More than 70,000 Australians flocked to “The Strand” on air show day. The Strand is a beautiful stretch of beach and palm trees looking out at Magnetic Island, which was still fairly hazy from the dust but at least we could see it. It wasn’t visible the day before. I was standing at show center and wondering if the Thunderbirds commander was going to give the green light to fly. The music picked up and suddenly the Thunderbirds raced across the sky from behind us and once over water, shot straight up as high as you could see. We were going to get a show! All the loops, high-speed maneuvers and formation flying thrilled the crowd. What a show it was. A special treat was watching the Royal Australian Air Force’s F-111 demo.

While we were in Australia, we were hearing about a typhoon headed towards our next destination: Andersen Air Force Base, Guam. Because of the severe weather, the call had to be made to cancel Guam and arrive ahead of schedule in Kuala Lumpur, Malaysia. Everyone was disappointed. To cancel a show after all the months of planning to make it possible is disheartening. I felt especially bad for our folks at Andersen.

The day we arrived in Kuala Lumpur, those of us working PA met with the embassy PA folks at our hotel (across from Petronas Twin Towers, which are magnificent). Smack in the middle of the meeting, I felt my body trembling. I wasn’t sure what was happening and held onto the table, which was vibrating. Finally the embassy PA asked if “anyone else felt that” and turns out we all did. Later on the news, we learned about the massive earthquake in Indonesia, which was felt as far away as Singapore and Kuala Lumpur. I was beginning to wonder what else Mother Nature had in store for us…

Even though the rainy season was upon us, the air show in Malaysia on Oct 3 went off without a hitch. More than 100,000 people flocked to the Subang air base to watch the Thunderbirds perform.

I heard over and over from the Malaysians at the show how fantastic they thought the Thunderbirds were.

From a public affairs standpoint, our time in Australia and Malaysia was well spent. The Thunderbirds visited a children’s hospital in Australia, met with orphans in Kuala Lumpur, conducted countless radio, TV and newspaper interviews in both countries and even met the Sultan of Selangor, Malaysia who came out to see the show and was presented a Thunderbirds lithograph signed by the team.

Our next scheduled stop on the Pacific tour was Thailand, however the Thunderbirds commander has gotten approval to “swing through” Guam first now that a super typhoon (stronger than the first storm that diverted us) is no longer threatening the island. So here we are! The Elmendorf C-17 carrying the first half of the team arrived yesterday and the F-16s along with the second C-17 from Hickam arrives this evening. If Mother Nature cooperates, Guam residents will get to see the Thunderbirds fly this Wednesday. I’m keeping my fingers crossed…

“Hometown Hero” flight during AF Week Salt Lake City

There’s more to the mission of the Air Force Thunderbirds than performance, precision and indescribable skill.  Recruitment and retention are at the core of their operation, and with that comes participation in the community as well.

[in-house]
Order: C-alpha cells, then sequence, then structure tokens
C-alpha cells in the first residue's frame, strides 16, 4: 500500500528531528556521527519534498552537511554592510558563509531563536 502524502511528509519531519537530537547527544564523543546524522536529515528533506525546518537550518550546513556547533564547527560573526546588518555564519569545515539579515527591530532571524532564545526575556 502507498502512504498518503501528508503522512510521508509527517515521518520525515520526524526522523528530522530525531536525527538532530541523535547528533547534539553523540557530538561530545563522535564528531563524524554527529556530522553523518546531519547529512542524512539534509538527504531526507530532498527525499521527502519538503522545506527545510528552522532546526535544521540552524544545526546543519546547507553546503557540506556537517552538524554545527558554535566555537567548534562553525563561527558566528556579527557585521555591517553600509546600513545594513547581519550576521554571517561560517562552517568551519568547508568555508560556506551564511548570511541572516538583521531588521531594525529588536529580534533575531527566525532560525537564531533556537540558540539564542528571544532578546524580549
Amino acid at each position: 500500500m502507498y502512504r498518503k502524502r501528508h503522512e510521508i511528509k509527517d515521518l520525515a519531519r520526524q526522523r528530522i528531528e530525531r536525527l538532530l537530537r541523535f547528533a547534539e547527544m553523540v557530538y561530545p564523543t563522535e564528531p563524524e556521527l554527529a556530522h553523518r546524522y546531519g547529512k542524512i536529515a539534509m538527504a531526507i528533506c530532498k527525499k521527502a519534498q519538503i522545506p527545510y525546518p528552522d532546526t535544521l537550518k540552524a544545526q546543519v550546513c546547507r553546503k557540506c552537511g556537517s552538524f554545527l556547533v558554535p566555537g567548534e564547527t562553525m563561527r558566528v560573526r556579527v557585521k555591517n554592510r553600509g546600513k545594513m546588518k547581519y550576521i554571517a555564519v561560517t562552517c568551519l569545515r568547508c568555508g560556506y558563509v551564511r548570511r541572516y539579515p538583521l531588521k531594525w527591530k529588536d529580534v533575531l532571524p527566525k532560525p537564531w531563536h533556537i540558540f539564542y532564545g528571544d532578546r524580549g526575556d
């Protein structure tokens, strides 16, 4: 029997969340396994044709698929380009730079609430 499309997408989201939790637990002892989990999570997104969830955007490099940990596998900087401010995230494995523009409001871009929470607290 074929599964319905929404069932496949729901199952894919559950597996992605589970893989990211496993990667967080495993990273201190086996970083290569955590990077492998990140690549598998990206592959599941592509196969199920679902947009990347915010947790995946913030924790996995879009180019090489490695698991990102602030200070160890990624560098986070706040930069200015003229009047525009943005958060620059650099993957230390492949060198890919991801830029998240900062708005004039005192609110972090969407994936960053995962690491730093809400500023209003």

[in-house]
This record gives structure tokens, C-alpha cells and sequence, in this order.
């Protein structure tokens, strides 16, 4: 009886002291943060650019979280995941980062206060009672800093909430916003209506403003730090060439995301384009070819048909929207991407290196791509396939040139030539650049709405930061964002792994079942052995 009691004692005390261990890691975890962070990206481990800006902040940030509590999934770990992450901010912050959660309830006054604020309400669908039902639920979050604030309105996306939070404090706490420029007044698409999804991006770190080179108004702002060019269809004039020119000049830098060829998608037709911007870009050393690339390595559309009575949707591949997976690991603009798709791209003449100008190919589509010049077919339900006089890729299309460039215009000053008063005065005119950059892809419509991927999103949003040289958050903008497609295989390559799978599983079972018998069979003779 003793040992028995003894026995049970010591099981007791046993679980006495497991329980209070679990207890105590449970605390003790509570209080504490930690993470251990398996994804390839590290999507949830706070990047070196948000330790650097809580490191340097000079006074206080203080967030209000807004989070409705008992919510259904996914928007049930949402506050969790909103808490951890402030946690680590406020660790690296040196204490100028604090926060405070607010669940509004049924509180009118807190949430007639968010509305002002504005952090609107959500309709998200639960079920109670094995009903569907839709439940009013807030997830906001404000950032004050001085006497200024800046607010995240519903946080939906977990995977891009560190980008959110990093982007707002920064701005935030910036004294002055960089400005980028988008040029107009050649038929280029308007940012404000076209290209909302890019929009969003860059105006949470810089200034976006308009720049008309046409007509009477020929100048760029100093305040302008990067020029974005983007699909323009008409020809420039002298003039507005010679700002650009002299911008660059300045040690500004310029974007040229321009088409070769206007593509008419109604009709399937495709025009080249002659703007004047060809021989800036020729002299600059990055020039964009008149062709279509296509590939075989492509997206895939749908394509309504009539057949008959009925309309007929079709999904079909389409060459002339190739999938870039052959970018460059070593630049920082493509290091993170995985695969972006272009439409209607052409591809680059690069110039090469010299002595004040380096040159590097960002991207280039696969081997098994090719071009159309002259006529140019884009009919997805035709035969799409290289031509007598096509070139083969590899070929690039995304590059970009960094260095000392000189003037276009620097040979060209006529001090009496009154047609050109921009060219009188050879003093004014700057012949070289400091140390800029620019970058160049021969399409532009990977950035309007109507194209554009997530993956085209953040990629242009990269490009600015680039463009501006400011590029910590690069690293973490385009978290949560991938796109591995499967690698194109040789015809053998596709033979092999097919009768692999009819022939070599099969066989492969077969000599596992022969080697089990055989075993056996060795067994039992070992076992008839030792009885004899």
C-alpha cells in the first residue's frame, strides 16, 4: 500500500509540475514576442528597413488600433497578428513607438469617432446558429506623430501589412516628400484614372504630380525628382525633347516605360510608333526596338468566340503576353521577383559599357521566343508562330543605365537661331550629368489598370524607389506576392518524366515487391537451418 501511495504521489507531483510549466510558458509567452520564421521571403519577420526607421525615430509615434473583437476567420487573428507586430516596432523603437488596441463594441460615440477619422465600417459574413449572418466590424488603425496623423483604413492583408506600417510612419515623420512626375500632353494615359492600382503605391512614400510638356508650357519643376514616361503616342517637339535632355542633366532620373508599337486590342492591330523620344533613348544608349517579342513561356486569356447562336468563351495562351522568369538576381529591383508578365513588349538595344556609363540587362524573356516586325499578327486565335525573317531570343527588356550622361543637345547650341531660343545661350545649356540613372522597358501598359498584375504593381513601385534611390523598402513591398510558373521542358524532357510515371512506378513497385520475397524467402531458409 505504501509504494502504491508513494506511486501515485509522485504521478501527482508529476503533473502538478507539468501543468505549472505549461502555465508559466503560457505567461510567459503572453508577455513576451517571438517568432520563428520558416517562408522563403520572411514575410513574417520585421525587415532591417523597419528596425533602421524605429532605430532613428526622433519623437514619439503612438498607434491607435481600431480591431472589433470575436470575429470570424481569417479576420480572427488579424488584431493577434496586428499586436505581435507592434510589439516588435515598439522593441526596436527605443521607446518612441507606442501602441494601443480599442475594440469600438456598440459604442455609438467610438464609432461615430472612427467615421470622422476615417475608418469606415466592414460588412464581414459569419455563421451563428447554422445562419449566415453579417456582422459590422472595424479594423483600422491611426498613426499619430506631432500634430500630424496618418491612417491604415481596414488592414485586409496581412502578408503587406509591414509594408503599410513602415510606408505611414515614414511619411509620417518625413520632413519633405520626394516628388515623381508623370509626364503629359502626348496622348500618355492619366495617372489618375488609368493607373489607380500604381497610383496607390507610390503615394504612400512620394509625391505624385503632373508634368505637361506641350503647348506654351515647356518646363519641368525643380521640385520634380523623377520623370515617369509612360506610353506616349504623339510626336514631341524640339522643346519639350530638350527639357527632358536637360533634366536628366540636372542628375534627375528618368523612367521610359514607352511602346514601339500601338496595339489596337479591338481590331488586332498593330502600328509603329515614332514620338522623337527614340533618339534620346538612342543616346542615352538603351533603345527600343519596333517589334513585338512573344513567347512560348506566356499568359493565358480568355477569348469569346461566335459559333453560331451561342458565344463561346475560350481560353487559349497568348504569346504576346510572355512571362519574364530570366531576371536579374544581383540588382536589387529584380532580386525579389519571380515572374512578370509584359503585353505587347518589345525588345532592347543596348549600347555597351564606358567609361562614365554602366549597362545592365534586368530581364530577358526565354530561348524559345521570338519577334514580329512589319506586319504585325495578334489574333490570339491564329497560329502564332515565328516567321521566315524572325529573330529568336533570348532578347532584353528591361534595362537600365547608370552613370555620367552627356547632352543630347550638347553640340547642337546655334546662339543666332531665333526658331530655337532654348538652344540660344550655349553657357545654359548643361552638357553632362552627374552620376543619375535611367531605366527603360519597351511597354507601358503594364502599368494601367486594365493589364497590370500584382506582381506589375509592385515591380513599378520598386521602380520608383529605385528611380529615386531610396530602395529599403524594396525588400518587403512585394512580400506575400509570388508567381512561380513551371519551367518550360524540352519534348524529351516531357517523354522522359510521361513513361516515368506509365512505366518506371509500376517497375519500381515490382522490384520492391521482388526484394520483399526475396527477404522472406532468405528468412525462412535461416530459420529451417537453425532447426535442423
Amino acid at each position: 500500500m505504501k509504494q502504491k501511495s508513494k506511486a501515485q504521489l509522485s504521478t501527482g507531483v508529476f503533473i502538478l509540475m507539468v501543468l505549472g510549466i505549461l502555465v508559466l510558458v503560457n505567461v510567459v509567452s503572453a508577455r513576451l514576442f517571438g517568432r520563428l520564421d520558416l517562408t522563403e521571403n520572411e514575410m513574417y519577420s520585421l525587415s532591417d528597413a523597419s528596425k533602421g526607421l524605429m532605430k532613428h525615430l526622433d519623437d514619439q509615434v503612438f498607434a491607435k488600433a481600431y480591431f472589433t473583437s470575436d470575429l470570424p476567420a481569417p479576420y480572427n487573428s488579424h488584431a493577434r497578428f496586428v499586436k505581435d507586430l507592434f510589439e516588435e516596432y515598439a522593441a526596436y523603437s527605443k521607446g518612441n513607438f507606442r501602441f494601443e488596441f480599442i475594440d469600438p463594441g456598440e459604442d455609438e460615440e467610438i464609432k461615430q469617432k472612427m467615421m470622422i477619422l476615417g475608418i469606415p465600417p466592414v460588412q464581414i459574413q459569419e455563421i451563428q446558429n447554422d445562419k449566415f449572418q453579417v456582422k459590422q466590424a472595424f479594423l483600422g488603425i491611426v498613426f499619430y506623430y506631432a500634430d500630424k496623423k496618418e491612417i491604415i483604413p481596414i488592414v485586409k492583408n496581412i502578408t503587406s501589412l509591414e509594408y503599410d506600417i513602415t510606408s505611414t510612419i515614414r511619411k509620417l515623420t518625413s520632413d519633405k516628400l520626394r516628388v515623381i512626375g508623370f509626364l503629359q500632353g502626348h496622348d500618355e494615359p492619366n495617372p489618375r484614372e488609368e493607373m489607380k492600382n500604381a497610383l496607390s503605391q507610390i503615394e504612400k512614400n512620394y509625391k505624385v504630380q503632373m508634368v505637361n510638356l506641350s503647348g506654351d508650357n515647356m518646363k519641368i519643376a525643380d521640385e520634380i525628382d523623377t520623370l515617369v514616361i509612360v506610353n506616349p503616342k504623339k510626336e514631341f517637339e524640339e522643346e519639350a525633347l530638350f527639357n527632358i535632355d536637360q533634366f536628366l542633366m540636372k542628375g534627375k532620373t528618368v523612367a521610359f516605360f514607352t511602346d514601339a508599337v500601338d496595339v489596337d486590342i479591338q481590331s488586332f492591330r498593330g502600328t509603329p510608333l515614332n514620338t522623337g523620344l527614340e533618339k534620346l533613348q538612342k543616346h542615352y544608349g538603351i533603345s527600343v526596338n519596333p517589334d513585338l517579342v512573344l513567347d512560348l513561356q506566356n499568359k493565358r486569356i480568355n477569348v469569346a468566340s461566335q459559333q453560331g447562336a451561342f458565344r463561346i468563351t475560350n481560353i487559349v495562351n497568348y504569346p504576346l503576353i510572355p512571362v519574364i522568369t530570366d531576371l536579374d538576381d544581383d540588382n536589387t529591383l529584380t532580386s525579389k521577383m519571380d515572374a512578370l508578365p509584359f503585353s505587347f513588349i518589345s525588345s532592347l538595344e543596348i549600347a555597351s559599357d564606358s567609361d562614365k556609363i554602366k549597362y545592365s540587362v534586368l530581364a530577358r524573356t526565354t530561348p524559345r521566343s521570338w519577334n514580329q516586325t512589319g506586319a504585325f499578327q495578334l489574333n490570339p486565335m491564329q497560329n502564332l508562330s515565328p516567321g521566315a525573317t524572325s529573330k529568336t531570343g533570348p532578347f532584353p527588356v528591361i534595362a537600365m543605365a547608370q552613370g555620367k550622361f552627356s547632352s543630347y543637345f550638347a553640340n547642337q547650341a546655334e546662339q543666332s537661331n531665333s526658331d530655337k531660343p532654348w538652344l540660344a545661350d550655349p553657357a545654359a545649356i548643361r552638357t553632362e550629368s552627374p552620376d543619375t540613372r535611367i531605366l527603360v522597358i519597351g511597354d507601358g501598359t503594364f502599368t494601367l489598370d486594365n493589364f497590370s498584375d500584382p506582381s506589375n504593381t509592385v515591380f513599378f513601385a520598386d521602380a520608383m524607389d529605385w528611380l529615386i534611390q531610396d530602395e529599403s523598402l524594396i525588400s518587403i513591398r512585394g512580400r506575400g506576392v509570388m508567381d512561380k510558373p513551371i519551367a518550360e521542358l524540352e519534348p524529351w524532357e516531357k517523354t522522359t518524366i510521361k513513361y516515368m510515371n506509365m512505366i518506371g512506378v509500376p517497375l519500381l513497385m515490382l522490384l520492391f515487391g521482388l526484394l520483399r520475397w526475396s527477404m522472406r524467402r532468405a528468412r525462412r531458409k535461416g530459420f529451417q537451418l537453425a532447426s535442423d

While the Thunderbirds are the center of attention at air shows, they like to share the spotlight with citizens of the communities that support them through their “Hometown Heroes” program. Ogden-area resident Megan Funk was one such local hero to be honored by the Thunderbirds team during Air Force Week Salt Lake City June 4.

Megan recently completed her first year as a second grade teacher. It’s early in her career as an educator, but she’s been around long enough to provide infinite life lessons to her seven- and eight-year-old students, namely “teaching young kids about giving to others.” It was this theme that brought Megan into the back seat of Thunderbird #7.

While the media hype may surround the Thunderbirds the moment they land, this particular flight was to recognize Megan as a Hometown Hero.

“You run the ride,” Thunderbird #7, “Taz,” told Megan before he briefed her on what to expect during her F-16 flight. Their signature diamond formation, the delta, rolls, turns and pulling Gs… she would experience it all.

“You’ll do what everyone will see this weekend,” he said.

Like his fellow pilots, Taz boasts an impressive flying resume, illustrated by a few notable numbers. His flying career started with the F-15 in Japan and Florida, and his F-16 career followed in Nevada where he flew with the National Guard. Taz’ flight times are no small feat: he has spent over 1500 hours in F-15 and 700 hours in the F-16.

An amusing connection was made between pilot and copilot during their pre-flight briefing, Megan mentioned that her and her husband, Curtis, had their first viewing of Top Gun the night before her flight. Taz smiled and reminisced that Top Gun was the movie he took his wife to on their first date in 1986. Megan was born just one year prior.

The Thunderbirds’ aircraft are the most mission-capable, mechanically-sound F-16s in the fleet. The maintainers and support crew are the cream of the crop: they are perfectionists in all they do, from their support to their sharp uniforms. They are primo representatives of who we are as a United States Air Force, supporting a vast mission through excellence in all they do.

Thanks to 2nd Lt. Shannon Laubenthal for writing this post and Alex Lloyd for providing the photos.